Tuesday, March 10, 2009

Nielsen: Social Nets Overtake E-mail

Nielsen: Social Nets Overtake E-mail

As online paradigm shifts, advertisers must find a way to add value,
rather than follow the 'push' model

March 9, 2009

-By Brian Morrissey

NEW YORK Social networking has overtaken e-mail as the most popular
Internet activity, according to a new study
> released by Nielsen.

Active reach in what Nielsen defines as "member communities" now exceeds
e-mail participation by 67 percent to 65 percent. What's more, the reach
of social networking and blogging venues is growing at twice the rate of
other large drivers of Internet use such as portals, e-mail and search.

Nielsen, which is the parent company of Adweek, concluded that the shift
to social activity online would have profound effects on marketers and
publishers. For publishers, social networks are eating into time spent
with other online activities, according to Nielsen. For advertisers, the
phenomenon at this stage represents mostly unfulfilled promise for a
deeper connection with consumers who are more difficult to reach in
social environments.

The rise of social media coincides with the decline of portals. Social
networking appears to be snatching away users' online time formerly
spent with e-mail, traditionally a large draw to portals. Such
fragmentation is decreasing portals' importance to advertisers. In a
separate report, top digital shop Razorfish said its spending at portals
declined from 24 percent in 2006 to 16 percent in 2008.

Nielsen found that two-thirds of the world's Internet users visited a
social networking site in 2008. All told, social media now accounts for
almost 10 percent of Internet time. Facebook is leading the pack
worldwide, with monthly visits by three out of 10 Internet users in nine
global markets, per Nielsen.

The growth in social media is not confined to the U.S. Nielsen charted
comparable or higher growth for Australia, Spain, Italy and the United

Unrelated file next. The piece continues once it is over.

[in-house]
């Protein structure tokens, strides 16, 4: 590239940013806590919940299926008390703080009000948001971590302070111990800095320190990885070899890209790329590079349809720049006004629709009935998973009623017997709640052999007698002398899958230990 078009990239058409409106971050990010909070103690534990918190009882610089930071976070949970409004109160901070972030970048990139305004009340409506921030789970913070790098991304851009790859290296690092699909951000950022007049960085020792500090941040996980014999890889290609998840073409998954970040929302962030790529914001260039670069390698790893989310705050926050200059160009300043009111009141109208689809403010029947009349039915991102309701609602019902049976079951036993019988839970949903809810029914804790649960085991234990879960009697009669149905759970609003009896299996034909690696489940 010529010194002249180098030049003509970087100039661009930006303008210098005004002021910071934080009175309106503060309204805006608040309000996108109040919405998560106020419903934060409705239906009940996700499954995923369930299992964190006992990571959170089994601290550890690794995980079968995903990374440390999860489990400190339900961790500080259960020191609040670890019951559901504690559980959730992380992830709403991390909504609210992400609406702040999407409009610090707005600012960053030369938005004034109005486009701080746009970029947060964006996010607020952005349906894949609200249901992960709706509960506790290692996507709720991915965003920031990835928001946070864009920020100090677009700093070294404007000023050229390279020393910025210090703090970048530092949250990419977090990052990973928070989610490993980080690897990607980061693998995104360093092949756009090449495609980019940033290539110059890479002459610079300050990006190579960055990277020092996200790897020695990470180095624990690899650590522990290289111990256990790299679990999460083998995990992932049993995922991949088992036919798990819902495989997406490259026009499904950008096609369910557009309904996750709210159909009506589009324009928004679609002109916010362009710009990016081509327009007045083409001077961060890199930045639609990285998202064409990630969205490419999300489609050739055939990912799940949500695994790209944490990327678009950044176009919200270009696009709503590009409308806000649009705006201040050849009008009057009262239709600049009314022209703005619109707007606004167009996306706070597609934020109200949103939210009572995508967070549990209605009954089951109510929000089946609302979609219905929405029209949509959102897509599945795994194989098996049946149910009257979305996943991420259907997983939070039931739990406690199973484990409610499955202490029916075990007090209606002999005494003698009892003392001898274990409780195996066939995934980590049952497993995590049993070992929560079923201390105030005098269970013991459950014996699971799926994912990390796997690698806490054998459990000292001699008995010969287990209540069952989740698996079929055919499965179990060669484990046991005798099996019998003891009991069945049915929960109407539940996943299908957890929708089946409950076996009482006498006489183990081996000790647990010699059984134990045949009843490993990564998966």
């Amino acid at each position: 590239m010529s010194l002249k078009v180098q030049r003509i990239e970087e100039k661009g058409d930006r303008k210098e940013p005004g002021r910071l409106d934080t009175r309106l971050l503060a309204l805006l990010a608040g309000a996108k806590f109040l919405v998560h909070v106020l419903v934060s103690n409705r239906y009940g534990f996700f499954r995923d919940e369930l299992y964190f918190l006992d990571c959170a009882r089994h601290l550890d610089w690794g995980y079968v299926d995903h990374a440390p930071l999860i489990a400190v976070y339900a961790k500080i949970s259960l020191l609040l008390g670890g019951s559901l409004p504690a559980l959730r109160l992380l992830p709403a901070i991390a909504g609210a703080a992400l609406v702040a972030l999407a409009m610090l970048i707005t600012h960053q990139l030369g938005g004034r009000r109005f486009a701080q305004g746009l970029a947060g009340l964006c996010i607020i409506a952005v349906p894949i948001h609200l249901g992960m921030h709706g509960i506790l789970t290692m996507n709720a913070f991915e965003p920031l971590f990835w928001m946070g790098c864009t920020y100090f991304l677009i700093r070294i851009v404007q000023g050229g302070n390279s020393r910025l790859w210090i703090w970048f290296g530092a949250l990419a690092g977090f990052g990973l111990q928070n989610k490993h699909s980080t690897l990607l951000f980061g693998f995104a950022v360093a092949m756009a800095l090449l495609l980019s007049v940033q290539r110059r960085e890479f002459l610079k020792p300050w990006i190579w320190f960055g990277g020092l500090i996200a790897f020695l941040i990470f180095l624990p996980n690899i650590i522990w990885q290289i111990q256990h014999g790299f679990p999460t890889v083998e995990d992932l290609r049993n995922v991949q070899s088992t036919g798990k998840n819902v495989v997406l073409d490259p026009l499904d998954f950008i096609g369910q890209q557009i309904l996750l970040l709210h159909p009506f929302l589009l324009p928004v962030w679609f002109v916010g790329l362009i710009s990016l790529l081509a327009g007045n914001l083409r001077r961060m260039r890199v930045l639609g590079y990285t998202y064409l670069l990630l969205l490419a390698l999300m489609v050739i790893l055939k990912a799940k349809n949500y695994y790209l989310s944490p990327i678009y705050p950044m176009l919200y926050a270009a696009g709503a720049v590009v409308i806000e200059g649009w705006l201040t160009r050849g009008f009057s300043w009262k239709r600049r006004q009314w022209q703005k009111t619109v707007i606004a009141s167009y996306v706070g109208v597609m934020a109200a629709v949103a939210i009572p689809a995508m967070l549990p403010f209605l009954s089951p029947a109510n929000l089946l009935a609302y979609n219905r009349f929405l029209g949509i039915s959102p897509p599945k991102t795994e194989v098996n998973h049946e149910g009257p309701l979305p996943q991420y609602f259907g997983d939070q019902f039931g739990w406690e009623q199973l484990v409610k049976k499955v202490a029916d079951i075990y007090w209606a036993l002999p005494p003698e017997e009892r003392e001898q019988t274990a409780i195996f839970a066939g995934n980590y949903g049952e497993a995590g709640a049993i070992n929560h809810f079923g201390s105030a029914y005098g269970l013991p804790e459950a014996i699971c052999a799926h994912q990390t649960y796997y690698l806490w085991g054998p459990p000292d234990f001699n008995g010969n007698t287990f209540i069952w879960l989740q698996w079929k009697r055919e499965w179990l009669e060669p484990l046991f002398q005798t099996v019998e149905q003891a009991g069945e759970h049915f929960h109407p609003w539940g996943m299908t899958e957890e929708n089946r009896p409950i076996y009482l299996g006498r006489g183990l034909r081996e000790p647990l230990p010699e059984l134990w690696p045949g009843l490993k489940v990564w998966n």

Yet for now, user growth at social sites is outpacing advertising
increases, per Nielsen. This will likely change, Nielsen said, as models
shift to value engagement over exposure.

"As the online industry matures and the value of online real estate is
increasingly measured by time spent, rather than pages viewed, a
significant shift in advertising revenue from 'traditional' online media
towards social media could be realized -- if the successful ad model can
be found," the report stated.

The search for a workable ad model is even more urgent now that social
media has broken out of the youth demographic, Nielsen found. For
example, Facebook's greatest growth has come from 35-49-year-olds, and
it has added twice as many 50-64-year-olds as those under 18.

Yet advertising and social media to date have mixed like oil and water.
Part of that is a function of social media's communications role --
advertising has typically performed poorly in chat and e-mail. The
larger challenge for advertising is to move from an interruptive role to
joining conversations. That means advertisers need to find ways to add
value to users' experiences, Nielsen found.

"Whatever the successful ad model turns out to be, the messaging will
have to be authentic and humble, and built on the principle of two-way
conversation -- not a push model -- that adds value to the consumer,"
the report said.


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